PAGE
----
The website was founded by Lisa Nola and her partner, Adam Marks, in 2006 (they’ve also published an accompanying series of fill-in-the-blank, diary-like journals). It provides a platform for users to create lists of any kind; people use it for everything from daily to-dos to television episodes (yes, episodes, not shows) watched in a given year, to places they want to travel. Each listographer gets a page, for which he or she chooses a background theme. The lists are laid out on top of it, like pieces of paper arranged neatly on a desktop.

On the site, Nola and Marks bill the project as autobiography through list making: “A listography is a perpetual work in progress, a time capsule, and a map of your life for friends and family.” Fair enough—except that traditionally, personal lists are more like diaries than autobiographies. In fact, they often go in diaries. Do we really want to read the private musings of strangers? I had thought that kind of interest extended only to people we love or dead celebrities.

But I was wrong! Not since the coming of Live Journal and Blogger and MySpace and Facebook do we only care about the quotidian existences of those we know (or think we know). We are equal-opportunity snoopers now.

“When we were building the site, it was a time when social networking was really popular,” Nola told me. “A lot of this became a question of, would people want to share their lists publicly, and would that be the majority? We had to figure out what the overall picture would be.” In the end, as with so much of the Internet, the overall picture was public sharing.


Possible reasons we make and share lists:

1. Maybe it’s about helping ourselves.
Psychologist Dr. Green: “The bulk of information we come across that really matters to our functioning is information that we need to remember for a short time but that we don’t, over the long run, need to commit to memory. Those are the things we keep in a calendar or on a list. Lists and other organizational techniques play a very important role in keeping track of that information and helping us function well. I think we feel better when we’re organized. It feels good to get things done.”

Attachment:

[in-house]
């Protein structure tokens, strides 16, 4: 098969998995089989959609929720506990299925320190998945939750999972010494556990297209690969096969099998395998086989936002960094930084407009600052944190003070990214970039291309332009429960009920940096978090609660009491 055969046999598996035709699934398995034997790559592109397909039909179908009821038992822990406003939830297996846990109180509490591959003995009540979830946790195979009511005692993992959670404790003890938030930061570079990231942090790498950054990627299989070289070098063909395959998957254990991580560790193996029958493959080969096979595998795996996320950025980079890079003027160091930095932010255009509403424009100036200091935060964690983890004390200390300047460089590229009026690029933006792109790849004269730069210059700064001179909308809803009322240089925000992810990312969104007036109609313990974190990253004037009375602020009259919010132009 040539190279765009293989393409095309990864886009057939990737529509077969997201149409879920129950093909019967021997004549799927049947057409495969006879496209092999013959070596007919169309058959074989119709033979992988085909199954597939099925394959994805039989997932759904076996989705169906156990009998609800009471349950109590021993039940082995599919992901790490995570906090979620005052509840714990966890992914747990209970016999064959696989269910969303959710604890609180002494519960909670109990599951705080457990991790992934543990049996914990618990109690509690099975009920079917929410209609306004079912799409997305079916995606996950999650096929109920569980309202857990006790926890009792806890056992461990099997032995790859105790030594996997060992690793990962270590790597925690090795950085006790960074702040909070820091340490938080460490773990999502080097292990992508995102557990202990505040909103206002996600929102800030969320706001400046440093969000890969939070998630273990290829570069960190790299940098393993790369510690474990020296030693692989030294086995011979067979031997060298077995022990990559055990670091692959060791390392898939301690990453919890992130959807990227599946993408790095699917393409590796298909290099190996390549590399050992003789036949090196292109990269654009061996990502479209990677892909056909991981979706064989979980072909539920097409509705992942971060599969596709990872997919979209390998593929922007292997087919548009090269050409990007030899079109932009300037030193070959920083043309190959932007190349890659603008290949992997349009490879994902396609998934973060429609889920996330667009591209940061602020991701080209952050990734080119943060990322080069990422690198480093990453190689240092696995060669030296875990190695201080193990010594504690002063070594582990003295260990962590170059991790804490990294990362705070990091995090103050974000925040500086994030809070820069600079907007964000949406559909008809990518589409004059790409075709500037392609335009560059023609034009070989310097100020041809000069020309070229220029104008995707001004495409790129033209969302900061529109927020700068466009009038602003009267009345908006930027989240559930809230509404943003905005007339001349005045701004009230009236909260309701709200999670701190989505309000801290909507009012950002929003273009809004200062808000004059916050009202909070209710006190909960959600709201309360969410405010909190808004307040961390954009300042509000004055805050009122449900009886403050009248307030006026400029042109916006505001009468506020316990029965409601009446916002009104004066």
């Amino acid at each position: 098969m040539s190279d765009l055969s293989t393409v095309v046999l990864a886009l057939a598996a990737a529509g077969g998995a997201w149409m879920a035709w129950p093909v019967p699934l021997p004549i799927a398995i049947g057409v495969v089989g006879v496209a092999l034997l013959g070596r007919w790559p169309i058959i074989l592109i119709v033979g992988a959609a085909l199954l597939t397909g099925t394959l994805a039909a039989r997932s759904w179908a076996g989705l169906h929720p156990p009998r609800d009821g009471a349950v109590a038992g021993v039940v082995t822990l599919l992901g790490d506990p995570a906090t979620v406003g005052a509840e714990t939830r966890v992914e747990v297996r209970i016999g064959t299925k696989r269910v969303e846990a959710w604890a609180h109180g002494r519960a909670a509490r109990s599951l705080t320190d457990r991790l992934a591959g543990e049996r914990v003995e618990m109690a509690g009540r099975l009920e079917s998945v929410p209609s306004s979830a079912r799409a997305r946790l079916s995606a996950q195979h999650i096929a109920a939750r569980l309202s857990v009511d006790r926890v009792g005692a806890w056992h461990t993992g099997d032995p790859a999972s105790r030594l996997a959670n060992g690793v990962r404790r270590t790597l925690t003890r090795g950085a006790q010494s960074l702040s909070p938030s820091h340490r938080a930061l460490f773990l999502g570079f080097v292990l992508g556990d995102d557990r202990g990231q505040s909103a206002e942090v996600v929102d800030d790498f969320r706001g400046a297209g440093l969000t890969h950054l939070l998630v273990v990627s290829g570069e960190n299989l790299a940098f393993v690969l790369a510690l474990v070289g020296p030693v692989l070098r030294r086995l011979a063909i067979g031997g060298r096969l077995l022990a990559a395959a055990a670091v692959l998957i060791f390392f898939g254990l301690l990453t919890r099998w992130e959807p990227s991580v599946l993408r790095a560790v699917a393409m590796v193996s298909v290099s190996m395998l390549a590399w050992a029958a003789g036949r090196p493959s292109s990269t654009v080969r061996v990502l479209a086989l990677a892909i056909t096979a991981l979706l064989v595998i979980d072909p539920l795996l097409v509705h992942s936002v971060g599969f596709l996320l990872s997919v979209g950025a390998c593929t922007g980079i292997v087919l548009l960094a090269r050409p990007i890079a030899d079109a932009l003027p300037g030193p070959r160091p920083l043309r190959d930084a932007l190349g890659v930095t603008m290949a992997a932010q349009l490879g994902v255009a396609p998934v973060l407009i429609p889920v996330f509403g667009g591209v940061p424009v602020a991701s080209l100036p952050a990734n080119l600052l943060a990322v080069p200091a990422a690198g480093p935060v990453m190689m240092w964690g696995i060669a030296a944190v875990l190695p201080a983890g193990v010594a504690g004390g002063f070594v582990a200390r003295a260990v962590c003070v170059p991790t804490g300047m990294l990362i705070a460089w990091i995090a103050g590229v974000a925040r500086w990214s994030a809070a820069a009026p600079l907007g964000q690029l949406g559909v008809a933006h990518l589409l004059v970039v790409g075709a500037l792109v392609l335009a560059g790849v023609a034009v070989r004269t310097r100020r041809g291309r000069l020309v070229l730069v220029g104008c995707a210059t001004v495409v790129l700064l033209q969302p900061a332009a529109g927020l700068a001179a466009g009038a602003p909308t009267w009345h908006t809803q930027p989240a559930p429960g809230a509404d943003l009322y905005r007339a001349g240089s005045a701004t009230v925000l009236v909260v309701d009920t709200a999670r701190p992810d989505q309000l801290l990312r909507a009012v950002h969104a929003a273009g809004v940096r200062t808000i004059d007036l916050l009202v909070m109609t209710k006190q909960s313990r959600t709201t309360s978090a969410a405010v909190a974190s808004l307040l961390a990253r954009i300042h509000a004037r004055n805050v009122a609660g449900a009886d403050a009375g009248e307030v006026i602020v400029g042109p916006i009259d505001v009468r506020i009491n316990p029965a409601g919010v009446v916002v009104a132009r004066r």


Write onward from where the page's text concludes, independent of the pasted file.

2. Maybe it’s about having an “expert” help us.
Author Sasha Cagen, on her website: “As the world’s leading todolistologist, I’m all about breaking down your big dreams into manageable steps and fully celebrating every crossed-off item along the way so you ENJOY the process of doing.”

3. Maybe it’s about helping each other.
Listography’s Lisa Nola: “A lot of people enjoy sharing and commenting and being inspired by other people. I made some lists about her [Nola’s mother, who died of cancer last year] that were really private, but I made them public at the time. It was the same way people use any social media website—it was sort of reaching out for comfort. A lot of people reached out, and I was surprised at how comforted I was.”


When you think about it, list making has a kind of creative limit: it’s mostly aggregation, filling empty spots with preexisting items. But choosing those items is often an assertion of power, an act of curation: what doesn’t make the cut is as important as what does.

Today, though, as we increasingly rely on obscure knowledge for novelty, what kind of power does list making give us: the supremacy with which to name globe-shaped foods? A fine eye for spotting the 10 hottest women on the Texas sex offenders list? I worry that we find ourselves knowing a lot, so little of it worth knowing. We risk becoming masters of our own triviality.

Eco, in his interview with Der Spiegel, said, “The list doesn’t destroy culture; it creates it.” This may once have been the case, but it isn’t anymore. For better or for worse, the list now recycles culture. Where once it bred, today it borrows.

Related: 100 Great (Not Best) Songs of 2011 and How Much More Do Books Cost Today?

Jillian Steinhauer writes about art, comics, and other things that strike her fancy for places like the New York Observer, Guernica Daily, Hyperallergic, and The Jewish Daily Forward. Like you and all your friends, she’s on Twitter. Image: A page from Madonna’s to-do list in 1990, courtesy of Gotta Have It, via Lists of Note.